Tired of ads?
Join today and never see them again.
Mrs. Tilley plays a small but important role in "A White Heron." Although she doesn't directly impact the plot, her character gives us significant insight into Sylvia's family life and background.
First off, we learn how Sylvia ended up in the New England countryside with her grandmother. Although Sylvia was never happy in the city, she wasn't the one who decided to move to the country—in fact, it was Mrs. Tilley who "had made the unlikely choice of Sylvia" (1.3) out of all of her grandchildren. This tells us that Mrs. Tilley is both a matriarch for her family and quite perceptive at that. Not only did someone send her their kid, but she picked the right kid to have uprooted and sent her way.
Mrs. Tilley's family stories fill in a few more blanks. We learn that her other children—Sylvia's mother included—are now scattered across the country is vastly different circumstances. Most notably, there's Dan, who was once as in-tune with nature as Sylvia and is now a "great wand'rer" (1.15). Although Mrs. Tilley never goes into detail about what that exactly means, we get the sense that Dan's life is a bit out of control.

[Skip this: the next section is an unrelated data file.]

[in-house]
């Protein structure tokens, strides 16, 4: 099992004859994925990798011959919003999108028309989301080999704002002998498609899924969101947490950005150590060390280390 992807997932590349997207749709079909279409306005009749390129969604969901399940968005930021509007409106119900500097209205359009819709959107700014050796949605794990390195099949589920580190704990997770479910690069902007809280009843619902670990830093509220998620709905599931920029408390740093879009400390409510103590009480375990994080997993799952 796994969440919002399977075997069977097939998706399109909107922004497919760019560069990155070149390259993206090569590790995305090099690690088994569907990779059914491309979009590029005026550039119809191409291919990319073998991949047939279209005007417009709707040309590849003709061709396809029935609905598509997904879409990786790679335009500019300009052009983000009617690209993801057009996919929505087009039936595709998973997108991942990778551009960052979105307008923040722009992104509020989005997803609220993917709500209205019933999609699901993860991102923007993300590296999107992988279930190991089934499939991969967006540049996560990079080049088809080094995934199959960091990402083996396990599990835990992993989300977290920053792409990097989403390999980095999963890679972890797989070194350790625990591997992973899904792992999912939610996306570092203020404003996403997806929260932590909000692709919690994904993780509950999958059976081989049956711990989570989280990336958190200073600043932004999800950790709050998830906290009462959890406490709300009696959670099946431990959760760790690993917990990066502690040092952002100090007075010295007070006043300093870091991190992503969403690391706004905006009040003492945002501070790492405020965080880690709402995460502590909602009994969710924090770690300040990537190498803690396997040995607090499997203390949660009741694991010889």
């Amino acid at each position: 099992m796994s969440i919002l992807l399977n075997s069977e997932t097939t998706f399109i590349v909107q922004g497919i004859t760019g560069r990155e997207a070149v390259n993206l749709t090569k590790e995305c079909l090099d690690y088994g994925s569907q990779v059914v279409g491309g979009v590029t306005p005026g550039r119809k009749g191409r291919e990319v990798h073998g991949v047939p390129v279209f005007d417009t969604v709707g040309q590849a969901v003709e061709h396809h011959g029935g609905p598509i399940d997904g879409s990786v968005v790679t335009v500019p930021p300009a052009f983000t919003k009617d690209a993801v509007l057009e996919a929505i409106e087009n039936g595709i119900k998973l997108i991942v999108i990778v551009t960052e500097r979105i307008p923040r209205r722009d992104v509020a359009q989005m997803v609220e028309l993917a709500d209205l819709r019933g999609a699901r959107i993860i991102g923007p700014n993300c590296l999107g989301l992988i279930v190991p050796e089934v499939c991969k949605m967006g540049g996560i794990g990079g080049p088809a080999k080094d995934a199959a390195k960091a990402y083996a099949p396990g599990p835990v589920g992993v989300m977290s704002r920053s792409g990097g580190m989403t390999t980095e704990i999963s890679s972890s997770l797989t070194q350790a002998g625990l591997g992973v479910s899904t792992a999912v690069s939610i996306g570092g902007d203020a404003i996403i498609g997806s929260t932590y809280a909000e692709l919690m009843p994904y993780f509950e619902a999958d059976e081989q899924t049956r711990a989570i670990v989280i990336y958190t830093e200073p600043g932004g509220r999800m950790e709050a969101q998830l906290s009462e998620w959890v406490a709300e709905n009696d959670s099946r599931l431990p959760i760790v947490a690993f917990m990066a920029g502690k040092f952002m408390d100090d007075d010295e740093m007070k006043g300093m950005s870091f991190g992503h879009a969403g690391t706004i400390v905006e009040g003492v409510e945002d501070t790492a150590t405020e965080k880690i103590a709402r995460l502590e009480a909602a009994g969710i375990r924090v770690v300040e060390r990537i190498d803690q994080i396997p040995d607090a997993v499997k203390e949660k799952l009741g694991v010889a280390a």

Given the similarities between Uncle Dan and Sylvia, would it be that far-fetched to imagine Mrs. Tilley seeing a similar fate for Sylvia? Does she realize that Sylvia's sensitive nature makes her an easy target for manipulative men, as we see with the hunter? Despite not receiving concrete answers to these questions, we get the sense that Mrs. Tilley knows a lot more about her granddaughter than it seems at first glance. After all, she's the one who picked her for the country life.